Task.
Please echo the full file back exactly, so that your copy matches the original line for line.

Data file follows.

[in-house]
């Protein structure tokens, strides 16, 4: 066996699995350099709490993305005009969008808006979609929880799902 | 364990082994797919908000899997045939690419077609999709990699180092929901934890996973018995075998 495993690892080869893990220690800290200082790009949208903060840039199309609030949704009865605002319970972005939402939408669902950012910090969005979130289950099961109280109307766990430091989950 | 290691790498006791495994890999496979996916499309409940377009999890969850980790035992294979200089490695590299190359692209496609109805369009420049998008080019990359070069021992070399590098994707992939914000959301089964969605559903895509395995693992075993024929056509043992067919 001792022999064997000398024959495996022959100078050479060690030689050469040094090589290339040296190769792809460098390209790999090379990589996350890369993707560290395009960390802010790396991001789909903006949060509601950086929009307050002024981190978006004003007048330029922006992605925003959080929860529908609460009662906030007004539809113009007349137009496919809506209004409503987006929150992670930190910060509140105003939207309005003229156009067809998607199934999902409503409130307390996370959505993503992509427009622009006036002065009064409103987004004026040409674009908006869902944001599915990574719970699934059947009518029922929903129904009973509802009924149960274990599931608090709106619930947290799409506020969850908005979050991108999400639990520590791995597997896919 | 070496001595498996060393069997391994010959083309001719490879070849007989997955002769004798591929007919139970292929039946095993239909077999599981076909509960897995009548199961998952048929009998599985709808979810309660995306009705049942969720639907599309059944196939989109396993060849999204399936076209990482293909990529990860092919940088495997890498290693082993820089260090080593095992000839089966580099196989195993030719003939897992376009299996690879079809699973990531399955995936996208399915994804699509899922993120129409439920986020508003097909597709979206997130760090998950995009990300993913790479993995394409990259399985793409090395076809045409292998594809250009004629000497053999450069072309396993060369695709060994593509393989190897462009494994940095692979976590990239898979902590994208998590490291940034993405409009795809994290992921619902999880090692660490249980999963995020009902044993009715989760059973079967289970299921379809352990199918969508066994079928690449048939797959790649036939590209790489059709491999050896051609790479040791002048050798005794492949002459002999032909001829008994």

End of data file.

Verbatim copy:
[in-house]
């Protein structure tokens, strides 16, 4: 066996699995350099709490993305005009969008808006979609929880799902 | 364990082994797919908000899997045939690419077609999709990699180092929901934890996973018995075998 495993690892080869893990220690800290200082790009949208903060840039199309609030949704009865605002319970972005939402939408669902950012910090969005979130289950099961109280109307766990430091989950 | 290691790498006791495994890999496979996916499309409940377009999890969850980790035992294979200089490695590299190359692209496609109805369009420049998008080019990359070069021992070399590098994707992939914000959301089964969605559903895509395995693992075993024929056509043992067919 001792022999064997000398024959495996022959100078050479060690030689050469040094090589290339040296190769792809460098390209790999090379990589996350890369993707560290395009960390802010790396991001789909903006949060509601950086929009307050002024981190978006004003007048330029922006992605925003959080929860529908609460009662906030007004539809113009007349137009496919809506209004409503987006929150992670930190910060509140105003939207309005003229156009067809998607199934999902409503409130307390996370959505993503992509427009622009006036002065009064409103987004004026040409674009908006869902944001599915990574719970699934059947009518029922929903129904009973509802009924149960274990599931608090709106619930947290799409506020969850908005979050991108999400639990520590791995597997896919 | 070496001595498996060393069997391994010959083309001719490879070849007989997955002769004798591929007919139970292929039946095993239909077999599981076909509960897995009548199961998952048929009998599985709808979810309660995306009705049942969720639907599309059944196939989109396993060849999204399936076209990482293909990529990860092919940088495997890498290693082993820089260090080593095992000839089966580099196989195993030719003939897992376009299996690879079809699973990531399955995936996208399915994804699509899922993120129409439920986020508003097909597709979206997130760090998950995009990300993913790479993995394409990259399985793409090395076809045409292998594809250009004629000497053999450069072309396993060369695709060994593509393989190897462009494994940095692979976590990239898979902590994208998590490291940034993405409009795809994290992921619902999880090692660490249980999963995020009902044993009715989760059973079967289970299921379809352990199918969508066994079928690449048939797959790649036939590209790489059709491999050896051609790479040791002048050798005794492949002459002999032909001829008994």